As back-to-school season is approaching, now is the ideal time to reflect on the latest innovations in technology and how they might enhance the way youth in the MENA region learn in the coming academic year.
Edtech has been on the rise around the world, with platforms such as California-based Khan Academy making inroads as far away as Yemen.
Yet while online education platforms for adults have become common, the work of two edtech startups based in the MENA stand out because they help children.
Edtech for kids
TeachMeNow.com was launched in May 2015 in Dubai, by serial entrepreneur Thea Myhrvold. With roots in both Europe (Norway) and the Middle East (Iraq), and having spent some of her childhood growing up in the MENA region, Myhrvold was motivated to turn her online tutoring concept into a reality in an Arab country, and contribute to the regional tech industry's success.
TeachMeNow.com allows a student in one country to be tutored live by an expert in another. Courses include languages, mathematics, among various others. The cost varies as tutors set their own fees and schedules.
The approach has proven particularly effective when it comes to learning languages. Myhrvold pointed to cases where Arab students in MENA were able to improve their Spanish language skills thanks to tutors based in Latin America, at $25 per hour.
This exemplifies the benefits of the sharing economy: one person utilizes a skill to generate income, while another gains access to a much sought-after service that costs less than it does in traditional formats. According to Myhrvold, TeachMeNow.com is realizing a 20 percent upsell: If the teacher sets his/her rate at $10 per hour, TeachMeNow.com charges the students $12, and takes the $2 as profits. TeachMeNow also offers tutoring sessions ‘by the minute’, so the students don’t have to pay for an hour by default, and save money by paying for the exact tutoring time they need.
Myhrvold is not stopping there. She told Wamda that TeachMeNow.com will soon add a host of other options to its already successful solo tutoring model. “We are about to release a group session feature, where several students can do a group call with a teacher or an expert. This will allow us to scale the reach of the training," she said. The platform allows teaching up to five people in different locations instead of just one person. Myhrvold revealed that within a few weeks, TeachMeNow.com will be able to tutor up to 20 people at once. This is beneficial for students if studying at the same level or they are in the same class preparing for a big exam but are not family members and live in different homes. The teacher and the platform get paid for every additional tutored person.
Young students who are not Arabs, and still want to learn Arabic in Dubai can also benefit. “We have certified courses now, from institutes like the Arabic Language Centre, an Arabic language school in Dubai,” Myhrvold pointed out.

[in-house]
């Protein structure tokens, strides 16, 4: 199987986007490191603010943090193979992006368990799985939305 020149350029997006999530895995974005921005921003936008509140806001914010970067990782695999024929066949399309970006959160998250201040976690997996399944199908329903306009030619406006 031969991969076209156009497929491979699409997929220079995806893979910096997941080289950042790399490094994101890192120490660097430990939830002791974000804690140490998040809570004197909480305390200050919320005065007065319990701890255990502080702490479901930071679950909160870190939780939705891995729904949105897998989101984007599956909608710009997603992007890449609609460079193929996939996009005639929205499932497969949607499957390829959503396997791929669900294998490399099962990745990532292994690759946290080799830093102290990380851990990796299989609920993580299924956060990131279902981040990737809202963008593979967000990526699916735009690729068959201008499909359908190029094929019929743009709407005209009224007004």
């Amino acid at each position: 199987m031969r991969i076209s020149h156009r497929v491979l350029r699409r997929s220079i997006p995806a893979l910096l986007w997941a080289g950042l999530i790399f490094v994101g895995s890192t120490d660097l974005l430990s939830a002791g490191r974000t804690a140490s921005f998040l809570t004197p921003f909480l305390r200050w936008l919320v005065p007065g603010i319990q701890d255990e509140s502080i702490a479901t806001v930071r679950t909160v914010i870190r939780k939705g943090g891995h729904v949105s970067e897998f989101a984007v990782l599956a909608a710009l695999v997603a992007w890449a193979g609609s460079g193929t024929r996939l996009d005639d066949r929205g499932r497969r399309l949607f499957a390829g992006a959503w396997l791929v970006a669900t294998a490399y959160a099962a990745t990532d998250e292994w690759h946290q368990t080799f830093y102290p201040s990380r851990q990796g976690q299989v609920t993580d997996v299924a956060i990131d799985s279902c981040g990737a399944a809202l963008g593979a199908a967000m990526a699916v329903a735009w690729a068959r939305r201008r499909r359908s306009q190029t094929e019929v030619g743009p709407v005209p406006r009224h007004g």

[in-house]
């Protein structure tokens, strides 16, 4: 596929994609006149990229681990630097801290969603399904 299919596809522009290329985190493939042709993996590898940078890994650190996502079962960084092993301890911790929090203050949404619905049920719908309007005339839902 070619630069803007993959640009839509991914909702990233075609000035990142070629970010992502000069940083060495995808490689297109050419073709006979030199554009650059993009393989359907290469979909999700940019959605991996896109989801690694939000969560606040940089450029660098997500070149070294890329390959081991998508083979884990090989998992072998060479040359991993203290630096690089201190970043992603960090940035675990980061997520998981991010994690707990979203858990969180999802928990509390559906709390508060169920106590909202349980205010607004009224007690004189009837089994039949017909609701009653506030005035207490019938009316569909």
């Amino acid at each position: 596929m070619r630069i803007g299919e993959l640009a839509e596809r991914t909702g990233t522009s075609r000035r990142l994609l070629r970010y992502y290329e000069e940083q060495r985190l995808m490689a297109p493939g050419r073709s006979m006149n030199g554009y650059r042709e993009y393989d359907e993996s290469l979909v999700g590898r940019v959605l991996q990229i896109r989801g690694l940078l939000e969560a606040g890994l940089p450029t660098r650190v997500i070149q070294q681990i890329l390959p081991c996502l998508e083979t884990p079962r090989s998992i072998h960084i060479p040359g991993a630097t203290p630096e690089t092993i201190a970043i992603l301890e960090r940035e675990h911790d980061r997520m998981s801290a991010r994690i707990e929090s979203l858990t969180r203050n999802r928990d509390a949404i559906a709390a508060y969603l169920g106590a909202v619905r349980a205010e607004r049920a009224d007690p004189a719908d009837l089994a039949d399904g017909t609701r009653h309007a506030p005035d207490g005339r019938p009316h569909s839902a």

A chief principle that guides TeachMeNow.com is that the startup must evolve alongside its users. As the youth of the region - who constitute a large portion of the population - grow up and pursue their careers, TeachMeNow.com will adapt and improve so that it continues to meet their needs.
Myhrvold also wants to target different demographics, and people at various stages of their careers. “We are launching ExclusiveMentor.com, a version of TeachMeNow.com just for career advice and coaching,” she said.
Start them young
For Amro Abu-Hmaidan, a Jordanian entrepreneur in Dubai, the inspiration for an edtech startup came at home.
"As a parent of two curious kids growing up,” Abu-Hmaidan told Wamda, “I found the lack of engaging and inspiring Arabic content troubling.”
After being disappointed that his young children did not have access to dynamic literary content in Arabic, he decided, together with Lana Al-Jayyusi, to launch 3asafeer, which means ‘birds’ in Arabic. “I built a website with stories I've written and illustrated. I was doing it on the side while having a job. After a couple of months I was overwhelmed by the response: parents, teachers, and most importantly kids were hungry for great content,” recalled Abu-Hmaidan.
“The teachers’ part I didn't anticipate,” he said, referring to the positive reaction on the part of professional educators, “and it was the area where we can add the most value: making Arabic literacy education more engaging and helping teachers monitor, guide, and assess their students.”
Tu parles français?
Following the launch of 3asafeer, Abu-Hmaidan is planning to double his digital library from 200 to 400 titles, international reach, and language offerings. "We're growing rapidly, serving hundreds of schools around the world. What we think is more interesting is the amount of reading that happens on the platform on a monthly basis. In a month we would have over a million and a half stories read over the platform, with kids spending over 75,000 hours of reading.” He continued: “This year, we'll also start serving content in French."
The $50,000 prize he won will have an immediate impact on his plans to scale 3asafeer.
He said: "Winning always feels good; it gives validation to the team that their work is appreciated globally. For me it was really exciting, because with the prize money we're aiming to create a lot of new inspiring and engaging content, and tackle a new challenge: making literacy education fun and engaging in new languages in Africa."
Feature image via Stockvault.